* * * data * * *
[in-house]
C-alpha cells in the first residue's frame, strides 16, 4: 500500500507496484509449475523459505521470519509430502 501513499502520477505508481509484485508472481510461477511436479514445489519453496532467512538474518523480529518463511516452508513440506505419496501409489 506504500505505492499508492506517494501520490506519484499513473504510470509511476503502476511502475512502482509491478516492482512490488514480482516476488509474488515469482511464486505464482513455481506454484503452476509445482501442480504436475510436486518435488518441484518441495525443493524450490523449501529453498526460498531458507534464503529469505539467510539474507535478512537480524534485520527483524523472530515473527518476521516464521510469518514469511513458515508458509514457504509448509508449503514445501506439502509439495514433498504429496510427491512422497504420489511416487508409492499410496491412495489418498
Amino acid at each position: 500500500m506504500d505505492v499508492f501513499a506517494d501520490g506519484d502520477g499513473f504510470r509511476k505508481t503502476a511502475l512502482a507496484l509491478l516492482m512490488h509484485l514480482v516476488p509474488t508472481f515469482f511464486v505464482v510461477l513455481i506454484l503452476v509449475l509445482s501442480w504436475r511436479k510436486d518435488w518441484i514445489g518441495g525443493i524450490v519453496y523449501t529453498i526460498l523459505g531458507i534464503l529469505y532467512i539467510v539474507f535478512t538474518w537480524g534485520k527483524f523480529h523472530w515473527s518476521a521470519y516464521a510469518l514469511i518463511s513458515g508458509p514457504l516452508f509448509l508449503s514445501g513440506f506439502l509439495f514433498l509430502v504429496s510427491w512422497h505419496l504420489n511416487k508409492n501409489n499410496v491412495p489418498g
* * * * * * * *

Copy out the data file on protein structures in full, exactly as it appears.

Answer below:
[in-house]
C-alpha cells in the first residue's frame, strides 16, 4: 500500500507496484509449475523459505521470519509430502 501513499502520477505508481509484485508472481510461477511436479514445489519453496532467512538474518523480529518463511516452508513440506505419496501409489 506504500505505492499508492506517494501520490506519484499513473504510470509511476503502476511502475512502482509491478516492482512490488514480482516476488509474488515469482511464486505464482513455481506454484503452476509445482501442480504436475510436486518435488518441484518441495525443493524450490523449501529453498526460498531458507534464503529469505539467510539474507535478512537480524534485520527483524523472530515473527518476521516464521510469518514469511513458515508458509514457504509448509508449503514445501506439502509439495514433498504429496510427491512422497504420489511416487508409492499410496491412495489418498
Amino acid at each position: 500500500m506504500d505505492v499508492f501513499a506517494d501520490g506519484d502520477g499513473f504510470r509511476k505508481t503502476a511502475l512502482a507496484l509491478l516492482m512490488h509484485l514480482v516476488p509474488t508472481f515469482f511464486v505464482v510461477l513455481i506454484l503452476v509449475l509445482s501442480w504436475r511436479k510436486d518435488w518441484i514445489g518441495g525443493i524450490v519453496y523449501t529453498i526460498l523459505g531458507i534464503l529469505y532467512i539467510v539474507f535478512t538474518w537480524g534485520k527483524f523480529h523472530w515473527s518476521a521470519y516464521a510469518l514469511i518463511s513458515g508458509p514457504l516452508f509448509l508449503s514445501g513440506f506439502l509439495f514433498l509430502v504429496s510427491w512422497h505419496l504420489n511416487k508409492n501409489n499410496v491412495p489418498g